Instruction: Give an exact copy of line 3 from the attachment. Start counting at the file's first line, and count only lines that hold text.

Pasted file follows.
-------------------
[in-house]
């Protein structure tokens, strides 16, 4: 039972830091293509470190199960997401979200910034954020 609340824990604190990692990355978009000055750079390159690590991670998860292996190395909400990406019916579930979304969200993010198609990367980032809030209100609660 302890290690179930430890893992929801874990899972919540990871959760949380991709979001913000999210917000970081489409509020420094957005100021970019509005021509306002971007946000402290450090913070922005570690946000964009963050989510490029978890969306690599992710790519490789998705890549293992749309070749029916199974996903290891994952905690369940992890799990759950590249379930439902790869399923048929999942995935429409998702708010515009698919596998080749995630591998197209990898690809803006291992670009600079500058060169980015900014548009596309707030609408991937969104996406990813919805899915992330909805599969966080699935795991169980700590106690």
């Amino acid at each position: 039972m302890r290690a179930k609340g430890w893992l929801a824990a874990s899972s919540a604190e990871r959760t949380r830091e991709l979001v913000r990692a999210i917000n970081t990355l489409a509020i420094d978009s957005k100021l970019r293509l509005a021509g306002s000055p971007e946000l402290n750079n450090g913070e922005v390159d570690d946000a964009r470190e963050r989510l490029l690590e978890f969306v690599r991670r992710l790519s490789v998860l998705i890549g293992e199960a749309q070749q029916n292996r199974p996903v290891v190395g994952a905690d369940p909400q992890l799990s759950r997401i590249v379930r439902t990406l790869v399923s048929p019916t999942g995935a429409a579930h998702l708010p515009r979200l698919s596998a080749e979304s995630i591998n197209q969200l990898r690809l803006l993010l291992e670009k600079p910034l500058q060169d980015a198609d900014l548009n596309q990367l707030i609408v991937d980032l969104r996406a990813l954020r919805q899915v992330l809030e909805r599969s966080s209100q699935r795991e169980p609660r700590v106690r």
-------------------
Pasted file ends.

């Amino acid at each position: 039972m302890r290690a179930k609340g430890w893992l929801a824990a874990s899972s919540a604190e990871r959760t949380r830091e991709l979001v913000r990692a999210i917000n970081t990355l489409a509020i420094d978009s957005k100021l970019r293509l509005a021509g306002s000055p971007e946000l402290n750079n450090g913070e922005v390159d570690d946000a964009r470190e963050r989510l490029l690590e978890f969306v690599r991670r992710l790519s490789v998860l998705i890549g293992e199960a749309q070749q029916n292996r199974p996903v290891v190395g994952a905690d369940p909400q992890l799990s759950r997401i590249v379930r439902t990406l790869v399923s048929p019916t999942g995935a429409a579930h998702l708010p515009r979200l698919s596998a080749e979304s995630i591998n197209q969200l990898r690809l803006l993010l291992e670009k600079p910034l500058q060169d980015a198609d900014l548009n596309q990367l707030i609408v991937d980032l969104r996406a990813l954020r919805q899915v992330l809030e909805r599969s966080s209100q699935r795991e169980p609660r700590v106690r």